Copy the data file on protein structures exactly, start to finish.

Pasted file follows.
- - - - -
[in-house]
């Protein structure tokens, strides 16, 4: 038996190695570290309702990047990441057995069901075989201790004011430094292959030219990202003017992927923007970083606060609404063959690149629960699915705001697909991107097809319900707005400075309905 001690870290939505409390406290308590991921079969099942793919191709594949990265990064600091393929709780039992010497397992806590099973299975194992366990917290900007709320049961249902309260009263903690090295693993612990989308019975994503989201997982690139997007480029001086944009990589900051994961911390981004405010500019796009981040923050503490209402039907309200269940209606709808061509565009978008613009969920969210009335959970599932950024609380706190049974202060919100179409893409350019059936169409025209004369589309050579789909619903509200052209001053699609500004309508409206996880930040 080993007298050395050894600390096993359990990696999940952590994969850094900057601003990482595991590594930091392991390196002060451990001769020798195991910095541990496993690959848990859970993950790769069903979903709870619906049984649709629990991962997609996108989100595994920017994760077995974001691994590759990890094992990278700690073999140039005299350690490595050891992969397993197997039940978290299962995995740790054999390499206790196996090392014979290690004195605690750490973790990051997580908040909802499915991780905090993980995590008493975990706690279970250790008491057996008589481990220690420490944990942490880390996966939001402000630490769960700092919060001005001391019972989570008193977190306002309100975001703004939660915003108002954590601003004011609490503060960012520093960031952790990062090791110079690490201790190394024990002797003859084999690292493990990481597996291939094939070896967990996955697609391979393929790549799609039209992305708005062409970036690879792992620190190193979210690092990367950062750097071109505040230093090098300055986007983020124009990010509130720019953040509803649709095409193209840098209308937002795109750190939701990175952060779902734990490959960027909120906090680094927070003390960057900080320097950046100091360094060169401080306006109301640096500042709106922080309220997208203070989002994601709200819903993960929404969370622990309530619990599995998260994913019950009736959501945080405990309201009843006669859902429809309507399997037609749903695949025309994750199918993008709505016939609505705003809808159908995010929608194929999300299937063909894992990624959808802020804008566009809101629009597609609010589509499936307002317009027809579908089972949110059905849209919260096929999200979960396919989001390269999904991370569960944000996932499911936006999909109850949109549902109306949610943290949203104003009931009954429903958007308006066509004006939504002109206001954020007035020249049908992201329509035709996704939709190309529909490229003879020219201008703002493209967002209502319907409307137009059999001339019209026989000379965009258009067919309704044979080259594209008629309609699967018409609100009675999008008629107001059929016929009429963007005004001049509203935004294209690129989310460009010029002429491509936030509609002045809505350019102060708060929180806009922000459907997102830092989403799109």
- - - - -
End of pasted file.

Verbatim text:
[in-house]
């Protein structure tokens, strides 16, 4: 038996190695570290309702990047990441057995069901075989201790004011430094292959030219990202003017992927923007970083606060609404063959690149629960699915705001697909991107097809319900707005400075309905 001690870290939505409390406290308590991921079969099942793919191709594949990265990064600091393929709780039992010497397992806590099973299975194992366990917290900007709320049961249902309260009263903690090295693993612990989308019975994503989201997982690139997007480029001086944009990589900051994961911390981004405010500019796009981040923050503490209402039907309200269940209606709808061509565009978008613009969920969210009335959970599932950024609380706190049974202060919100179409893409350019059936169409025209004369589309050579789909619903509200052209001053699609500004309508409206996880930040 080993007298050395050894600390096993359990990696999940952590994969850094900057601003990482595991590594930091392991390196002060451990001769020798195991910095541990496993690959848990859970993950790769069903979903709870619906049984649709629990991962997609996108989100595994920017994760077995974001691994590759990890094992990278700690073999140039005299350690490595050891992969397993197997039940978290299962995995740790054999390499206790196996090392014979290690004195605690750490973790990051997580908040909802499915991780905090993980995590008493975990706690279970250790008491057996008589481990220690420490944990942490880390996966939001402000630490769960700092919060001005001391019972989570008193977190306002309100975001703004939660915003108002954590601003004011609490503060960012520093960031952790990062090791110079690490201790190394024990002797003859084999690292493990990481597996291939094939070896967990996955697609391979393929790549799609039209992305708005062409970036690879792992620190190193979210690092990367950062750097071109505040230093090098300055986007983020124009990010509130720019953040509803649709095409193209840098209308937002795109750190939701990175952060779902734990490959960027909120906090680094927070003390960057900080320097950046100091360094060169401080306006109301640096500042709106922080309220997208203070989002994601709200819903993960929404969370622990309530619990599995998260994913019950009736959501945080405990309201009843006669859902429809309507399997037609749903695949025309994750199918993008709505016939609505705003809808159908995010929608194929999300299937063909894992990624959808802020804008566009809101629009597609609010589509499936307002317009027809579908089972949110059905849209919260096929999200979960396919989001390269999904991370569960944000996932499911936006999909109850949109549902109306949610943290949203104003009931009954429903958007308006066509004006939504002109206001954020007035020249049908992201329509035709996704939709190309529909490229003879020219201008703002493209967002209502319907409307137009059999001339019209026989000379965009258009067919309704044979080259594209008629309609699967018409609100009675999008008629107001059929016929009429963007005004001049509203935004294209690129989310460009010029002429491509936030509609002045809505350019102060708060929180806009922000459907997102830092989403799109």